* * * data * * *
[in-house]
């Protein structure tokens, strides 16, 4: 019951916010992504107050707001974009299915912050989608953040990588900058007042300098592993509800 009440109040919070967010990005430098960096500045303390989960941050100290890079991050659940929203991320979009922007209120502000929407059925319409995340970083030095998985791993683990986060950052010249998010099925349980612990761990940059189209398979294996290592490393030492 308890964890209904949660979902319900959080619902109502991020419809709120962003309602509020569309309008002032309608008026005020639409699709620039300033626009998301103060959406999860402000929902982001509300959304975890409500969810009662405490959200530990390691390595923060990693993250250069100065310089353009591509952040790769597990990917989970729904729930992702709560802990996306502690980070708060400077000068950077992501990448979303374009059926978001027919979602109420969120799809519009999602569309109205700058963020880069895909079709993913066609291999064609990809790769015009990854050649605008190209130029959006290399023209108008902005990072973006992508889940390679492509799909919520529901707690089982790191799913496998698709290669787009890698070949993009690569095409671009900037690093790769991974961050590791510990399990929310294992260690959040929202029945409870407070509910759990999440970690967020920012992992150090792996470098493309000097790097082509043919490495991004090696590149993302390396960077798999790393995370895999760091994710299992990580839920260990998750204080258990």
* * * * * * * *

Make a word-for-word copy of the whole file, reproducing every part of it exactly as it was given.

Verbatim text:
[in-house]
């Protein structure tokens, strides 16, 4: 019951916010992504107050707001974009299915912050989608953040990588900058007042300098592993509800 009440109040919070967010990005430098960096500045303390989960941050100290890079991050659940929203991320979009922007209120502000929407059925319409995340970083030095998985791993683990986060950052010249998010099925349980612990761990940059189209398979294996290592490393030492 308890964890209904949660979902319900959080619902109502991020419809709120962003309602509020569309309008002032309608008026005020639409699709620039300033626009998301103060959406999860402000929902982001509300959304975890409500969810009662405490959200530990390691390595923060990693993250250069100065310089353009591509952040790769597990990917989970729904729930992702709560802990996306502690980070708060400077000068950077992501990448979303374009059926978001027919979602109420969120799809519009999602569309109205700058963020880069895909079709993913066609291999064609990809790769015009990854050649605008190209130029959006290399023209108008902005990072973006992508889940390679492509799909919520529901707690089982790191799913496998698709290669787009890698070949993009690569095409671009900037690093790769991974961050590791510990399990929310294992260690959040929202029945409870407070509910759990999440970690967020920012992992150090792996470098493309000097790097082509043919490495991004090696590149993302390396960077798999790393995370895999760091994710299992990580839920260990998750204080258990």